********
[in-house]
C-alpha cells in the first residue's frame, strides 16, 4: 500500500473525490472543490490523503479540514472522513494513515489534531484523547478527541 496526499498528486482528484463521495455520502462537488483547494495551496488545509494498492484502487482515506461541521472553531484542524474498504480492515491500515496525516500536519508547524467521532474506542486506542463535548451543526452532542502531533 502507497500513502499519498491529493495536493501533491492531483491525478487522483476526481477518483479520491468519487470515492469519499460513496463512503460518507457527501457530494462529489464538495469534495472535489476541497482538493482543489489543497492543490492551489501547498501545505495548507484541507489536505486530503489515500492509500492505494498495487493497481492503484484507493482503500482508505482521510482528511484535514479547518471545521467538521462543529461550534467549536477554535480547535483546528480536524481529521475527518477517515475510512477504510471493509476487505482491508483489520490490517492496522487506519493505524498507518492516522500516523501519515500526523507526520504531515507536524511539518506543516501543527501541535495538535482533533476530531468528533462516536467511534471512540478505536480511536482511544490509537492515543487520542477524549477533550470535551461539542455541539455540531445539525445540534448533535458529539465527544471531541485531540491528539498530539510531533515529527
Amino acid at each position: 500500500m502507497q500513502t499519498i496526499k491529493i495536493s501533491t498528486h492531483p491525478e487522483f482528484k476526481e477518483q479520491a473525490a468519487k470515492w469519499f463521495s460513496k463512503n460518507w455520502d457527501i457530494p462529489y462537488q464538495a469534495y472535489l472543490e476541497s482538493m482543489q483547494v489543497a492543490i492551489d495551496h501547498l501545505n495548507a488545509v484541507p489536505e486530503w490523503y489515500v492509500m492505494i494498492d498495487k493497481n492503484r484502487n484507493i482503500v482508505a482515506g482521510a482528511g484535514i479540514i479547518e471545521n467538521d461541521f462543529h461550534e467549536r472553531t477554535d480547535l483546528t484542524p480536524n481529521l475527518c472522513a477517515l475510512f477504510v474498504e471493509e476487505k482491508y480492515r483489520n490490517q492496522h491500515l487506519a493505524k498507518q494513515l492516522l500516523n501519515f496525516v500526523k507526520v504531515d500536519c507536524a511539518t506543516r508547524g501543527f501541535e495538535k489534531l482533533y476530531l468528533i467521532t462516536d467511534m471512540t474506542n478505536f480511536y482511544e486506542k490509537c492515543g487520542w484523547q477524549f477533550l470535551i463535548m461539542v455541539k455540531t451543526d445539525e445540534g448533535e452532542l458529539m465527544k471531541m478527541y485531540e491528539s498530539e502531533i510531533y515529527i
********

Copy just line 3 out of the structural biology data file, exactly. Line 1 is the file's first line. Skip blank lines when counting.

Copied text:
Amino acid at each position: 500500500m502507497q500513502t499519498i496526499k491529493i495536493s501533491t498528486h492531483p491525478e487522483f482528484k476526481e477518483q479520491a473525490a468519487k470515492w469519499f463521495s460513496k463512503n460518507w455520502d457527501i457530494p462529489y462537488q464538495a469534495y472535489l472543490e476541497s482538493m482543489q483547494v489543497a492543490i492551489d495551496h501547498l501545505n495548507a488545509v484541507p489536505e486530503w490523503y489515500v492509500m492505494i494498492d498495487k493497481n492503484r484502487n484507493i482503500v482508505a482515506g482521510a482528511g484535514i479540514i479547518e471545521n467538521d461541521f462543529h461550534e467549536r472553531t477554535d480547535l483546528t484542524p480536524n481529521l475527518c472522513a477517515l475510512f477504510v474498504e471493509e476487505k482491508y480492515r483489520n490490517q492496522h491500515l487506519a493505524k498507518q494513515l492516522l500516523n501519515f496525516v500526523k507526520v504531515d500536519c507536524a511539518t506543516r508547524g501543527f501541535e495538535k489534531l482533533y476530531l468528533i467521532t462516536d467511534m471512540t474506542n478505536f480511536y482511544e486506542k490509537c492515543g487520542w484523547q477524549f477533550l470535551i463535548m461539542v455541539k455540531t451543526d445539525e445540534g448533535e452532542l458529539m465527544k471531541m478527541y485531540e491528539s498530539e502531533i510531533y515529527i